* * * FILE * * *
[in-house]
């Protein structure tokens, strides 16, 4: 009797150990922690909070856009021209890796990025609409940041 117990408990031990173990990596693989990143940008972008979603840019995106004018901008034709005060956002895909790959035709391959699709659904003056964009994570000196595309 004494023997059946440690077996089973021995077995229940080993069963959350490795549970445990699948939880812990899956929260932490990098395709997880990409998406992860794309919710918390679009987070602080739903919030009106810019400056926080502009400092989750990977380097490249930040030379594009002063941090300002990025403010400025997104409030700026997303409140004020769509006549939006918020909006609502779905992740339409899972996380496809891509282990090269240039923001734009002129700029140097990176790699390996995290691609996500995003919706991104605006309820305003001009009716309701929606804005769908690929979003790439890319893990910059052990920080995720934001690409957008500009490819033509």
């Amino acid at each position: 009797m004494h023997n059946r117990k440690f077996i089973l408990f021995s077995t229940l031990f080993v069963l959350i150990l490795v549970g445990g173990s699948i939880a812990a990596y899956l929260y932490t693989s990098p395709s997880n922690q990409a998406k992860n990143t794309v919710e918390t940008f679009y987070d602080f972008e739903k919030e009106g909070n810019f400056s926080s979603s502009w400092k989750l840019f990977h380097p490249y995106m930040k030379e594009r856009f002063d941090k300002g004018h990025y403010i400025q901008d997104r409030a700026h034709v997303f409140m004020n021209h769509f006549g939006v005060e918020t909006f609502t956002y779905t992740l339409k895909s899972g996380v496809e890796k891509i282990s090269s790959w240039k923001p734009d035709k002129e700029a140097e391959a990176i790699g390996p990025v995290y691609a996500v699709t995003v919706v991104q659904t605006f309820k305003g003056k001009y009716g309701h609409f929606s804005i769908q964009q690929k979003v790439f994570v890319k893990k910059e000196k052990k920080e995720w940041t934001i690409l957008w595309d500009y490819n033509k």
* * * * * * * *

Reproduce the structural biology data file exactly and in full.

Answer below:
[in-house]
């Protein structure tokens, strides 16, 4: 009797150990922690909070856009021209890796990025609409940041 117990408990031990173990990596693989990143940008972008979603840019995106004018901008034709005060956002895909790959035709391959699709659904003056964009994570000196595309 004494023997059946440690077996089973021995077995229940080993069963959350490795549970445990699948939880812990899956929260932490990098395709997880990409998406992860794309919710918390679009987070602080739903919030009106810019400056926080502009400092989750990977380097490249930040030379594009002063941090300002990025403010400025997104409030700026997303409140004020769509006549939006918020909006609502779905992740339409899972996380496809891509282990090269240039923001734009002129700029140097990176790699390996995290691609996500995003919706991104605006309820305003001009009716309701929606804005769908690929979003790439890319893990910059052990920080995720934001690409957008500009490819033509």
């Amino acid at each position: 009797m004494h023997n059946r117990k440690f077996i089973l408990f021995s077995t229940l031990f080993v069963l959350i150990l490795v549970g445990g173990s699948i939880a812990a990596y899956l929260y932490t693989s990098p395709s997880n922690q990409a998406k992860n990143t794309v919710e918390t940008f679009y987070d602080f972008e739903k919030e009106g909070n810019f400056s926080s979603s502009w400092k989750l840019f990977h380097p490249y995106m930040k030379e594009r856009f002063d941090k300002g004018h990025y403010i400025q901008d997104r409030a700026h034709v997303f409140m004020n021209h769509f006549g939006v005060e918020t909006f609502t956002y779905t992740l339409k895909s899972g996380v496809e890796k891509i282990s090269s790959w240039k923001p734009d035709k002129e700029a140097e391959a990176i790699g390996p990025v995290y691609a996500v699709t995003v919706v991104q659904t605006f309820k305003g003056k001009y009716g309701h609409f929606s804005i769908q964009q690929k979003v790439f994570v890319k893990k910059e000196k052990k920080e995720w940041t934001i690409l957008w595309d500009y490819n033509k």